The Knapsack Problem
Restating, we have Bilbo a Thief who goes to Smaug's Lair. He finds M treasures. Each treasure has some Weight and some Gold value. But Bilbo cannot really take all of that. He could only carry a certain Maximum Weight. But being a smart hobbit, he wants to Maximize the value of the treasures he takes. Given the values for weights and value of the treasures and the maximum weight that Bilbo could carry, could you find a good solution?
So in this problem we have an \(1\)x\(M\) array of Weight Values W, Gold Values G and a value for the maximum weight \(w_{MAX}\) that Bilbo can carry. We want to find out an \(1\)x\(M\) array \(X\) of 1's and 0's, which holds weather Bilbo Carries a particular treasure or not. This array needs to follow the constraint \(WX^T < w_{MAX}\) and we want to maximize \(GX^T\) for a particular state X.(Here the T means transpose)
So lets first discuss as to how we will create a proposal from a previous state.
 Pick a random index from the state and toggle the index value.
 Check if we satisfy our constraint. If yes this state is the proposal state.
 Else pick up another random index and repeat.
We also need to think about the Scoring Function.
We need to give high values to states with high gold value. We will use:
We give exponentially more value to higher score. The Beta here is a +ve constant. But how to choose it? If \(\beta\) is big we will give very high score to good solutions and the chain will not be able to try new solutions as it can get stuck in local optimas. If we give a small value the chain will not converge to very good solutions. So weuse an Optimization Technique called Simulated Annealing i.e. we will start with a small value of \(\beta\) and increase as no of iterations go up. That way the chain will explore in the starting stages and stay at the best solution in the later stages.
So now we have everything we need to get started
import numpy as np
W = [20,40,60,12,34,45,67,33,23,12,34,56,23,56]
G = [120,420,610,112,341,435,657,363,273,812,534,356,223,516]
W_max = 150
# This function takes a state X , The gold vector G and a Beta Value and return the Log of score
def score_state_log(X,G,Beta):
return Beta*np.dot(X,G)
# This function takes as input a state X and the number of treasures M, The weight vector W and the maximum weight W_max
# and returns a proposal state
def create_proposal(X,W,W_max):
M = len(W)
random_index = random.randint(0,M1)
#print random_index
proposal = list(X)
proposal[random_index] = 1  proposal[random_index] #Toggle
#print proposal
if np.dot(proposal,W)<=W_max:
return proposal
else:
return create_proposal(X,W,W_max)
# Takes as input a text to decrypt and runs a MCMC algorithm for n_iter. Returns the state having maximum score and also
# the last few states
def MCMC_Golddigger(n_iter,W,G,W_max, Beta_start = 0.05, Beta_increments=.02):
M = len(W)
Beta = Beta_start
current_X = [0]*M # We start with all 0's
state_keeper = []
best_state = ''
score = 0
for i in range(n_iter):
state_keeper.append(current_X)
proposed_X = create_proposal(current_X,W,W_max)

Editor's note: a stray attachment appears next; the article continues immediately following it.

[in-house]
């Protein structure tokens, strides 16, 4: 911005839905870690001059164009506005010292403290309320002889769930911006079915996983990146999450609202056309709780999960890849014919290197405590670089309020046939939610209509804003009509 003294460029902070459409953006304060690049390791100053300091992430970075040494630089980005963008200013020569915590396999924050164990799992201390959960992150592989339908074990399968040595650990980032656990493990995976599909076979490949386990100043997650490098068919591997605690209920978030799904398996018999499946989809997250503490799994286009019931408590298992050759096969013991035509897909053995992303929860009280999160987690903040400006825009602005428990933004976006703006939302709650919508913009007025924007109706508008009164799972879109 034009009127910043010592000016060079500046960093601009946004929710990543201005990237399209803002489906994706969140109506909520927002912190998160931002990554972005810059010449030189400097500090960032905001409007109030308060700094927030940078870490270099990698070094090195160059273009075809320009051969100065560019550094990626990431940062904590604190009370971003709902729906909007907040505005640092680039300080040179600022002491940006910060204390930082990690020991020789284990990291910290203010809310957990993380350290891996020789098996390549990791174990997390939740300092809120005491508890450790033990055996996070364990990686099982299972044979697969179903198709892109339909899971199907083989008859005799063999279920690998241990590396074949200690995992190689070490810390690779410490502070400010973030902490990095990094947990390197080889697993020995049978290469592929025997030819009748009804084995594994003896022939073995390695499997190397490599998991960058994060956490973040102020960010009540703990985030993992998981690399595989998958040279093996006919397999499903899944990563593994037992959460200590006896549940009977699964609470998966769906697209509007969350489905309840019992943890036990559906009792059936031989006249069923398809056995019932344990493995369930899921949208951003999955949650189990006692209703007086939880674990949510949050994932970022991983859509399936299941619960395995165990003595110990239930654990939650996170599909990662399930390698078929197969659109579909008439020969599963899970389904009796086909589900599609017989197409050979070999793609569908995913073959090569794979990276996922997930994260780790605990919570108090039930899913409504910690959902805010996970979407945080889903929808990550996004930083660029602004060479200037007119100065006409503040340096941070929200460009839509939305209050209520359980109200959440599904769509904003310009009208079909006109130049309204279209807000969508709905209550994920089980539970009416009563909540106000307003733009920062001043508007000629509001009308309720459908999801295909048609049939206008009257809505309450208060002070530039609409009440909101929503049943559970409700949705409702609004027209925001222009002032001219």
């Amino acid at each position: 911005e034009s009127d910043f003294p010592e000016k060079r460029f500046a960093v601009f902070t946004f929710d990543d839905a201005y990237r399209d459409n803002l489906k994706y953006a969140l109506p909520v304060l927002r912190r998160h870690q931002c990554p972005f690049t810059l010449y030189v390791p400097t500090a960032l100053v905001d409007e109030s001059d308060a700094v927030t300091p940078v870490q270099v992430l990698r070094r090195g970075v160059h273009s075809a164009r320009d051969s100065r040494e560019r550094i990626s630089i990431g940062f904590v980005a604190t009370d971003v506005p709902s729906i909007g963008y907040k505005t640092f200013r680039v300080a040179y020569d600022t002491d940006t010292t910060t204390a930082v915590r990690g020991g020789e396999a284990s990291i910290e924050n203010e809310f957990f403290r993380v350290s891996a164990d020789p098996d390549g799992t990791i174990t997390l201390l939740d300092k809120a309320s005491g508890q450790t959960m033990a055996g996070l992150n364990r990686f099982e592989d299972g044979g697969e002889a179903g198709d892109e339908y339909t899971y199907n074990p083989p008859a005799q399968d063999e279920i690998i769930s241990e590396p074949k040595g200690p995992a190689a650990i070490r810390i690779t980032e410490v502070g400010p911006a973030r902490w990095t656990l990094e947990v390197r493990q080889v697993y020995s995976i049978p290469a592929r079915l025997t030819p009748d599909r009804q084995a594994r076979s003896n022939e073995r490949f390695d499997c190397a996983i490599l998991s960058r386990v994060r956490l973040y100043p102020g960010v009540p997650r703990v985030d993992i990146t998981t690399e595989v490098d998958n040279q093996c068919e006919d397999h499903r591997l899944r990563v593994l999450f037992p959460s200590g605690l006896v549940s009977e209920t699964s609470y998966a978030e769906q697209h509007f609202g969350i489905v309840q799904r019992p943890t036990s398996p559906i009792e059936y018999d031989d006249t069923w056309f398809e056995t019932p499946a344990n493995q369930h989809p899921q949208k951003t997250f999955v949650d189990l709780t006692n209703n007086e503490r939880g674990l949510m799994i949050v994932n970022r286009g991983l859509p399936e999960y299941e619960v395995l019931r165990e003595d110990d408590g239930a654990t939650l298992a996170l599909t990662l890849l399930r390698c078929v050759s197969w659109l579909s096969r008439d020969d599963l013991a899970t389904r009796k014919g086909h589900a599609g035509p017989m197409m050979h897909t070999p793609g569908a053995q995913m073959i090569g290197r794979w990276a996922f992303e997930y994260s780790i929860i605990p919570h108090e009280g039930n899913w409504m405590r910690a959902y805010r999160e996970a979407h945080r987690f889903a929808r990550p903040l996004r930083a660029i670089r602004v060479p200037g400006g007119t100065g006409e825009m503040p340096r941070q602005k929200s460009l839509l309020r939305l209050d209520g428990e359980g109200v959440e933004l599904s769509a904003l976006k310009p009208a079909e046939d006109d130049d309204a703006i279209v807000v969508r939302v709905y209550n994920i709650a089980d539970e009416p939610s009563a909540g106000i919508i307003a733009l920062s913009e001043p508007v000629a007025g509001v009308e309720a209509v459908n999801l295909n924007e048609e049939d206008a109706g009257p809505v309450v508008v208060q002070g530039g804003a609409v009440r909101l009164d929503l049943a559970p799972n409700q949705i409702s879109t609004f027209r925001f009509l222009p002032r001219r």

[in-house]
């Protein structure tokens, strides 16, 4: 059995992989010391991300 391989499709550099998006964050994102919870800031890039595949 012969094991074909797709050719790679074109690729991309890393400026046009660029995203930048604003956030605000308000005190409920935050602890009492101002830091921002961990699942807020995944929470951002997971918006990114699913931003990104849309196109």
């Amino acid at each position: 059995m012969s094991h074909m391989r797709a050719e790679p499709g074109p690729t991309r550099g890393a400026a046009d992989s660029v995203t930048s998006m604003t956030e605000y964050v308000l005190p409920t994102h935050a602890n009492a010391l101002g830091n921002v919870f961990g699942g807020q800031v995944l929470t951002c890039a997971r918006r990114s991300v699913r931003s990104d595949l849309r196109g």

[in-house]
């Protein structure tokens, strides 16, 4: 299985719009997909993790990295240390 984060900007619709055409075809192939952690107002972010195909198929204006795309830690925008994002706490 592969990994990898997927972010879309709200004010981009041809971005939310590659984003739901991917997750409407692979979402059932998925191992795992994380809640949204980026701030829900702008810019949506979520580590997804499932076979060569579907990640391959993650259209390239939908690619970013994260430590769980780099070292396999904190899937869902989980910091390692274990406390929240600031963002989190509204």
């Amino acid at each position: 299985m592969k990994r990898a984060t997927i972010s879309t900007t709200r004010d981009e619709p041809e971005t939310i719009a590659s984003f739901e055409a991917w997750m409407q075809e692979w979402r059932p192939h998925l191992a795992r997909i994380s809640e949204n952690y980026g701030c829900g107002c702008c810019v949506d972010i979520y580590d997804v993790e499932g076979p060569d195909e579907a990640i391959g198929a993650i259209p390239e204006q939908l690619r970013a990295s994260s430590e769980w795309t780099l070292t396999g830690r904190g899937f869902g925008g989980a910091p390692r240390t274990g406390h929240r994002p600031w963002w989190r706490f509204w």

score_current_X = score_state_log(current_X,G,Beta)
score_proposed_X = score_state_log(proposed_X,G,Beta)
acceptance_probability = min(1,math.exp(score_proposed_Xscore_current_X))
if score_current_X>score:
best_state = current_X
if random_coin(acceptance_probability):
current_X = proposed_X
if i%500==0:
Beta += Beta_increments
# You can use these below two lines to tune value of Beta
#if i%20==0:
# print "iter:",i," Beta=",Beta," Gold Value=",np.dot(current_X,G)
return state_keeper,best_state
Running the Main program:
max_state_value =0
Solution_MCMC = [0]
for i in range(10):
state_keeper,best_state = MCMC_Golddigger(50000,W,G,W_max,0.0005, .0005)
state_value=np.dot(best_state,G)
if state_value>max_state_value:
max_state_value = state_value
Solution_MCMC = best_state
print "MCMC Solution is :" , str(Solution_MCMC) , "with Gold Value:", str(max_state_value)
MCMC Solution is : [0, 0, 0, 1, 1, 0, 0, 1, 1, 1, 1, 0, 0, 0] with Gold Value: 2435
Now I won't say that this is the best solution. The deterministic solution using DP will be the best for such use case but sometimes when the problems gets large, having such techniques at disposal becomes invaluable.
So tell me What do you think about MCMC Methods?
Also, If you find any good applications or would like to apply these techniques to some area, I would really be glad to know about them and help if possible.
The codes for both examples are sourced at Github
References and Sources:
 Introduction to Probability Joseph K Blitzstein, Jessica Hwang
 Wikipedia
 The Markov Chain Monte Carlo Revolution, Persi Diaconis
 Decrypting Classical Cipher Text Using Markov Chain Monte Carlo, Jian Chen and Jeffrey S. Rosenthal
One of the newest and best resources that you can keep an eye on is the Bayesian Methods for Machine Learning course in the Advanced machine learning specialization created jointly by Kazanova(Number 3 Kaggler at the time of writing)
Apart from that I also found a course on Bayesian Statistics on Coursera. In the process of doing it right now so couldn't really comment on it. But since I had done an course on Inferential Statistics taught by the same professor before(Mine Ã‡etinkayaRundel), I am very hopeful for this course. Let's see.
Also look out for these two books to learn more about MCMC. I have not yet read them whole but still I liked whatever I read:
Both these books are pretty high level and hard on math. But these are the best texts out there too. :)